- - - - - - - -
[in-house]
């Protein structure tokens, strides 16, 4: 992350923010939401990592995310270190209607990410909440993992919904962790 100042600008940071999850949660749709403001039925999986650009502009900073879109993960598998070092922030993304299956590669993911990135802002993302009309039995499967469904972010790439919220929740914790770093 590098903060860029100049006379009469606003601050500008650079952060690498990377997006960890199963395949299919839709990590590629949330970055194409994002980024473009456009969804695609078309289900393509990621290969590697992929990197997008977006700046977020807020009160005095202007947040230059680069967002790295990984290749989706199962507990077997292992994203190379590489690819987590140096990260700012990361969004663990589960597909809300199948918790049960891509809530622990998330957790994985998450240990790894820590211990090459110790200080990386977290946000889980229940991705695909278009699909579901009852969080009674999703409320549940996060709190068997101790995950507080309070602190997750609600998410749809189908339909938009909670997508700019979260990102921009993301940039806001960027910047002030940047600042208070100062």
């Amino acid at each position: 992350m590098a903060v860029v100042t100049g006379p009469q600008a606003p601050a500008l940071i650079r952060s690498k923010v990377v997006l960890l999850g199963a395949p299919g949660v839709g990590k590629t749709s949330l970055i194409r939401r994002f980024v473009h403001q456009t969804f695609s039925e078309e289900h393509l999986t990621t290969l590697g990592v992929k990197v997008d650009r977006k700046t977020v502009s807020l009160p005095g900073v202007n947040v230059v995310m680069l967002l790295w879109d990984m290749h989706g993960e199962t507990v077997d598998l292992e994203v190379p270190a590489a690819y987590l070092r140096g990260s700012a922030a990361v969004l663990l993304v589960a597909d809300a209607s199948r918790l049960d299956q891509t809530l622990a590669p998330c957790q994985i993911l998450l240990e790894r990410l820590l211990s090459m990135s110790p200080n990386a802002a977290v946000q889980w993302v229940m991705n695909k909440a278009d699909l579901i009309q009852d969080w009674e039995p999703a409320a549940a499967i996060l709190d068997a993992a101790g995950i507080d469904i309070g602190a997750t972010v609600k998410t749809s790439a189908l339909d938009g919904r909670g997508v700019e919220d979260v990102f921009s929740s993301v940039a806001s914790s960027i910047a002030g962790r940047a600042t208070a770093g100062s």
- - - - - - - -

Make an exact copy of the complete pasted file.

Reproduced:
[in-house]
């Protein structure tokens, strides 16, 4: 992350923010939401990592995310270190209607990410909440993992919904962790 100042600008940071999850949660749709403001039925999986650009502009900073879109993960598998070092922030993304299956590669993911990135802002993302009309039995499967469904972010790439919220929740914790770093 590098903060860029100049006379009469606003601050500008650079952060690498990377997006960890199963395949299919839709990590590629949330970055194409994002980024473009456009969804695609078309289900393509990621290969590697992929990197997008977006700046977020807020009160005095202007947040230059680069967002790295990984290749989706199962507990077997292992994203190379590489690819987590140096990260700012990361969004663990589960597909809300199948918790049960891509809530622990998330957790994985998450240990790894820590211990090459110790200080990386977290946000889980229940991705695909278009699909579901009852969080009674999703409320549940996060709190068997101790995950507080309070602190997750609600998410749809189908339909938009909670997508700019979260990102921009993301940039806001960027910047002030940047600042208070100062």
């Amino acid at each position: 992350m590098a903060v860029v100042t100049g006379p009469q600008a606003p601050a500008l940071i650079r952060s690498k923010v990377v997006l960890l999850g199963a395949p299919g949660v839709g990590k590629t749709s949330l970055i194409r939401r994002f980024v473009h403001q456009t969804f695609s039925e078309e289900h393509l999986t990621t290969l590697g990592v992929k990197v997008d650009r977006k700046t977020v502009s807020l009160p005095g900073v202007n947040v230059v995310m680069l967002l790295w879109d990984m290749h989706g993960e199962t507990v077997d598998l292992e994203v190379p270190a590489a690819y987590l070092r140096g990260s700012a922030a990361v969004l663990l993304v589960a597909d809300a209607s199948r918790l049960d299956q891509t809530l622990a590669p998330c957790q994985i993911l998450l240990e790894r990410l820590l211990s090459m990135s110790p200080n990386a802002a977290v946000q889980w993302v229940m991705n695909k909440a278009d699909l579901i009309q009852d969080w009674e039995p999703a409320a549940a499967i996060l709190d068997a993992a101790g995950i507080d469904i309070g602190a997750t972010v609600k998410t749809s790439a189908l339909d938009g919904r909670g997508v700019e919220d979260v990102f921009s929740s993301v940039a806001s914790s960027i910047a002030g962790r940047a600042t208070a770093g100062s």